“It used to be considered the kind of thing the guys did in the smallest room in the basement, but that’s really changed,” he said while addressing the Sri Lanka Cyber Security Summit in Colombo yesterday. 

“With digitalisation, with technology becoming more central to organisations’ futures, cyber security has become much more interconnected with a company’s digital transformation strategy and really needs to be at the heart of an organisation’s thinking when they’re trying innovate.”

Dane explained that this was inevitable due to the “rapid change” in technology and interconnected devices seen recently, through such innovations as the Internet of Things (IoT). This, he said, has increased vastly the “attack surface” area that IT professionals need to be on the lookout for.

“We’ve seen billions of devices become connected. There is a huge amount of an increase in attack surface that we’re seeing. Massive increase in computing power, massive cloud increases. These things mean that it’s much harder for us within the IT field to actually understand where our assets are. And actually managing those two environments is more complex than it used to be.”

“With this sort of digital transformation taking place so rapidly, it is imperative that every organisation has a digital transformation strategy,” said Dane, adding that this has led to a scenario in which cyber security is now being more readily acknowledged as a driver of growth as opposed to an inconvenient obstacle.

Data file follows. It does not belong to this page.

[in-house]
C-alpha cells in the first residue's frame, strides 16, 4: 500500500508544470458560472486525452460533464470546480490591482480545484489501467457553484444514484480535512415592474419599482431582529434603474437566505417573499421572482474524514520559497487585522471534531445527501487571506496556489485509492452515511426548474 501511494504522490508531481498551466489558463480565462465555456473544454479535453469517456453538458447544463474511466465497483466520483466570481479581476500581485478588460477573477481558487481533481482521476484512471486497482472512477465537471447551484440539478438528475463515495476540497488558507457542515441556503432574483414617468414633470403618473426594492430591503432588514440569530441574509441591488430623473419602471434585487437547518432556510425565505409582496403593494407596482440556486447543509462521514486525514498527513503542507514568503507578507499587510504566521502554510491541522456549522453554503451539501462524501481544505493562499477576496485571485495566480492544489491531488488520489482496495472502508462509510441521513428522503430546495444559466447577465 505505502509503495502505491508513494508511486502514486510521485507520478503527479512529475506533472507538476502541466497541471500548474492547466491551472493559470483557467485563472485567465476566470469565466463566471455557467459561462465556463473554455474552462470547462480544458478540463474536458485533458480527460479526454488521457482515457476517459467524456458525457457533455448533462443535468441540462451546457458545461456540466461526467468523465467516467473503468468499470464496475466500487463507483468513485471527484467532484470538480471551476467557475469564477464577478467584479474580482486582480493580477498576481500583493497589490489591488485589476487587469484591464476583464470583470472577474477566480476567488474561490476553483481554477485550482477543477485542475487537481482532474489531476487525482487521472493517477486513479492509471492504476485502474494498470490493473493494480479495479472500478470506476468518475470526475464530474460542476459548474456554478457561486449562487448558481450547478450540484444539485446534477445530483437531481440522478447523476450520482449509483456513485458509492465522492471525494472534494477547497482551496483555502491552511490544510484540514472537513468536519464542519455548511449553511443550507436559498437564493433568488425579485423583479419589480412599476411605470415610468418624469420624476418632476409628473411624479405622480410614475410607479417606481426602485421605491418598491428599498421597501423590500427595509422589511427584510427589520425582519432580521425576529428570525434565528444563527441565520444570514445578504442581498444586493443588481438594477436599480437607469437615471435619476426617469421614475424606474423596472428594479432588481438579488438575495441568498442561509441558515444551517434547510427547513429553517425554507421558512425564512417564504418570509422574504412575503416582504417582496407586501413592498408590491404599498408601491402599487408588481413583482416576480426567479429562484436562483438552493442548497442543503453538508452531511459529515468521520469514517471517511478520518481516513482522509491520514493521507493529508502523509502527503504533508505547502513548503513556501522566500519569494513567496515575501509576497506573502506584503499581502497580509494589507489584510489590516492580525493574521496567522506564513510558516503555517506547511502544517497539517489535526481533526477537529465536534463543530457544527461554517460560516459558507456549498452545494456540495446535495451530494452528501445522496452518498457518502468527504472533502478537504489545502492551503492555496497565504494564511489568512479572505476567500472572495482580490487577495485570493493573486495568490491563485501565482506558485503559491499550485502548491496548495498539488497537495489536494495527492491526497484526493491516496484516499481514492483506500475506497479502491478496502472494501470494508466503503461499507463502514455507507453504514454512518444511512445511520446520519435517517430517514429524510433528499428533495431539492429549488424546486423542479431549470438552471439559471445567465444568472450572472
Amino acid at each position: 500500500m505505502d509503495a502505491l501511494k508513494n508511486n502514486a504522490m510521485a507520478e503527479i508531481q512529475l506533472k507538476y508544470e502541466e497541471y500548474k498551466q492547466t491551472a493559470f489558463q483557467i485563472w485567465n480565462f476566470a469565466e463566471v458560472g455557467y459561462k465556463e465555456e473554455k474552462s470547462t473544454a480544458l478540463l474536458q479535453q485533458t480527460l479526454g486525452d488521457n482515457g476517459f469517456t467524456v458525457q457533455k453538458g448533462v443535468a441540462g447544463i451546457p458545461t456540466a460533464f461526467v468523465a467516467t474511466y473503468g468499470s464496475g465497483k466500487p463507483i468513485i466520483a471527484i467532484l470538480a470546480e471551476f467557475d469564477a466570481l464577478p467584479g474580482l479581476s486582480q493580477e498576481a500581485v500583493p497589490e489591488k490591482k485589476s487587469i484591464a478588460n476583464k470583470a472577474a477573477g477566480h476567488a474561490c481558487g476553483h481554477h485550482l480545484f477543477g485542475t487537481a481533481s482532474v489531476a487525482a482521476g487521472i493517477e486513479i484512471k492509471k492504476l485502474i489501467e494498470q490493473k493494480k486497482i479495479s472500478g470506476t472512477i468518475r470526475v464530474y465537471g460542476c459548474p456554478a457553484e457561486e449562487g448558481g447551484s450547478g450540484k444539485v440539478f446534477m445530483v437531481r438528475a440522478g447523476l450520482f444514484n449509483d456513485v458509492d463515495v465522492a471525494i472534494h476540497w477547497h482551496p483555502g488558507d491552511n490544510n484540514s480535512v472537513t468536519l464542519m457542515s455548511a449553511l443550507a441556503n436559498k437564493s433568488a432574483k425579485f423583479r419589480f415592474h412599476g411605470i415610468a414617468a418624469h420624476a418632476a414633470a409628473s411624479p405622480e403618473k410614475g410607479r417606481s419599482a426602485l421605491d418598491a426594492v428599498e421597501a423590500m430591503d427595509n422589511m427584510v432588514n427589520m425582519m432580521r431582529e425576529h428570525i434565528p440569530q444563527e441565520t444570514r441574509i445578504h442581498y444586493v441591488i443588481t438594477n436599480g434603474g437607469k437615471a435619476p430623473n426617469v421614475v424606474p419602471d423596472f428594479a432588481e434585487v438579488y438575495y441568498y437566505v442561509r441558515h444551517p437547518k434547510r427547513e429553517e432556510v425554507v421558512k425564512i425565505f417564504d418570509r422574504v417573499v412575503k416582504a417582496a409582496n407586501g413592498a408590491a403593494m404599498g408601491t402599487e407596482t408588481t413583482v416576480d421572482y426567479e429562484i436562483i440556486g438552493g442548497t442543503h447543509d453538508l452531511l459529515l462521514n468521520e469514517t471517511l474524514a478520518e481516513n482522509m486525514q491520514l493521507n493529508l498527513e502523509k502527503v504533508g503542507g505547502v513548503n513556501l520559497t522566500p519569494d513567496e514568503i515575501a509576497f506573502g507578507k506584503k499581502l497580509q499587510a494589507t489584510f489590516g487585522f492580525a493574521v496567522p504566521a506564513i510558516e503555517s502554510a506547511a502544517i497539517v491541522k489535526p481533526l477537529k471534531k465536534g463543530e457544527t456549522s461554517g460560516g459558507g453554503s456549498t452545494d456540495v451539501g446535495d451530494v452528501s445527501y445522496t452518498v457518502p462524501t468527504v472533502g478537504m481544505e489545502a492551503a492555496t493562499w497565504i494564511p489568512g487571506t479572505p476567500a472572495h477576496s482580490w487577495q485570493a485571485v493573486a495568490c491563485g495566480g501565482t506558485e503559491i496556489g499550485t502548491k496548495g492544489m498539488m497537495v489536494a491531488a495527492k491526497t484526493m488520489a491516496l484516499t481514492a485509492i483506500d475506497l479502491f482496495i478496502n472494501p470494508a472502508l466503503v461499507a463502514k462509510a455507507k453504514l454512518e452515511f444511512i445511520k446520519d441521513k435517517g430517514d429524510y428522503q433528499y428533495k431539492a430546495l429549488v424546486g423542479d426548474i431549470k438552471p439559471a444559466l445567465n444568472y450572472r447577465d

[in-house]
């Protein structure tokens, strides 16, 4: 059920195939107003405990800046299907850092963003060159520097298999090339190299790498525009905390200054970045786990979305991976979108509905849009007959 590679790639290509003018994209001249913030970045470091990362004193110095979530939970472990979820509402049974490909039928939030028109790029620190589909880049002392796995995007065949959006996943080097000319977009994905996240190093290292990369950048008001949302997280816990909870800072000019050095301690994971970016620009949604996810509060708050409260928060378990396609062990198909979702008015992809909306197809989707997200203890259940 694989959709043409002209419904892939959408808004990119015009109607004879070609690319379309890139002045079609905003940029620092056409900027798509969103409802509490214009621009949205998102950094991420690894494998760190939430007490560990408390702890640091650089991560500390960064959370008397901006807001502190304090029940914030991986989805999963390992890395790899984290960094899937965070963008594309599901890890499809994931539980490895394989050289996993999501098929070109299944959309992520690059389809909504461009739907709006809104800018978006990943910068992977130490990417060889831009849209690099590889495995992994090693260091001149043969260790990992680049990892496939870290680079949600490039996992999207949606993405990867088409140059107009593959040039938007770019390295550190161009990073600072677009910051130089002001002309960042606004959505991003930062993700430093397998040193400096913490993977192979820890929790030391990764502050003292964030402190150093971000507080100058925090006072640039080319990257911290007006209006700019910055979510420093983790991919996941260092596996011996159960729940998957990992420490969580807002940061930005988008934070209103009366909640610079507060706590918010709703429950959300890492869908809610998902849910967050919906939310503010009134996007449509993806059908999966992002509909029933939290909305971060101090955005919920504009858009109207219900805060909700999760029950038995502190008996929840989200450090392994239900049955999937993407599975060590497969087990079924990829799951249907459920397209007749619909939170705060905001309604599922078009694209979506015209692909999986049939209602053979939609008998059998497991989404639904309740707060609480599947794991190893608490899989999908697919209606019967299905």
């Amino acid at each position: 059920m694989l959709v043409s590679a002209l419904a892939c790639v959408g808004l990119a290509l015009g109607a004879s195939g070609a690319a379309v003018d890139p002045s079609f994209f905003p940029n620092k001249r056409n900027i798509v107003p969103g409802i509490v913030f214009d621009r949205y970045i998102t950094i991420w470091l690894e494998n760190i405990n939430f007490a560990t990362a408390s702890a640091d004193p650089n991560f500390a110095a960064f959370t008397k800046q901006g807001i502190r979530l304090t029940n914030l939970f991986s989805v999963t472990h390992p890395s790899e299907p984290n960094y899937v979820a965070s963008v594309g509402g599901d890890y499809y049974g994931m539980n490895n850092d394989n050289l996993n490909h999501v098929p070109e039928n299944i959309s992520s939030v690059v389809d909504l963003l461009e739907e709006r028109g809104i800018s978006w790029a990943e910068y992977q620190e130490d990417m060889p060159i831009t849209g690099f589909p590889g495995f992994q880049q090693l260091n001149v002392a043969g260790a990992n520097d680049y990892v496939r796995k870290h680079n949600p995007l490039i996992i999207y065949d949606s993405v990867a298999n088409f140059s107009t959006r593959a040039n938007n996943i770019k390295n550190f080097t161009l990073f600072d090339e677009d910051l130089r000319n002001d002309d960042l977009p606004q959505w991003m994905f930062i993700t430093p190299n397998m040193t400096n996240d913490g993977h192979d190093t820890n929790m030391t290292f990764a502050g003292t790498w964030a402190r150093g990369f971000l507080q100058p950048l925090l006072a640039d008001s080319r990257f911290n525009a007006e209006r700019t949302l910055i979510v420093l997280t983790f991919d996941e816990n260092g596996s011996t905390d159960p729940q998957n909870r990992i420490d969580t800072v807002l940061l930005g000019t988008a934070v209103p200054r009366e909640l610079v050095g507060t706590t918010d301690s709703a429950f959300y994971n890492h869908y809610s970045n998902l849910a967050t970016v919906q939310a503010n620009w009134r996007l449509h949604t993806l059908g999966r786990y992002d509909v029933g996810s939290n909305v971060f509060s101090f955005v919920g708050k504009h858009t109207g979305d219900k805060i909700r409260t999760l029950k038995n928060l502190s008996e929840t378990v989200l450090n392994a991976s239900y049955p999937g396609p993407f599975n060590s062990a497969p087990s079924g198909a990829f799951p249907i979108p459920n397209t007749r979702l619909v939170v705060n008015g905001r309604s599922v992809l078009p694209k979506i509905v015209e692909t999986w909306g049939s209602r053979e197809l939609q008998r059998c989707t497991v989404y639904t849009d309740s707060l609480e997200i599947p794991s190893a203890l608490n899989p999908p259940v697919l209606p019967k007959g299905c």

“Organisations for the first time are looking at cyber security and looking at it as a growth enabler. That is really exciting. That means everybody in this room is involved in growing businesses rather than stopping projects,” he said.

This shift in perception however seemingly can’t come soon enough for Dane, with media reports revealing high level security breaches only growing in frequency. The latest involved credit reporting company Equifax, which recently announced a data breach had exposed the personal information of some 143 million Americans. Meanwhile, hackers were also found to have successfully breached CCleaner’s security to inject malware into the app and distribute it to millions of users. “It’s a situation that’s only going to get worse. I think the industry will get better at basics, which is really where we need to start in terms of patching systems and developing proper playbook around how we respond to attacks. But this is going to be a battle that’s going to go on and on.” (MB)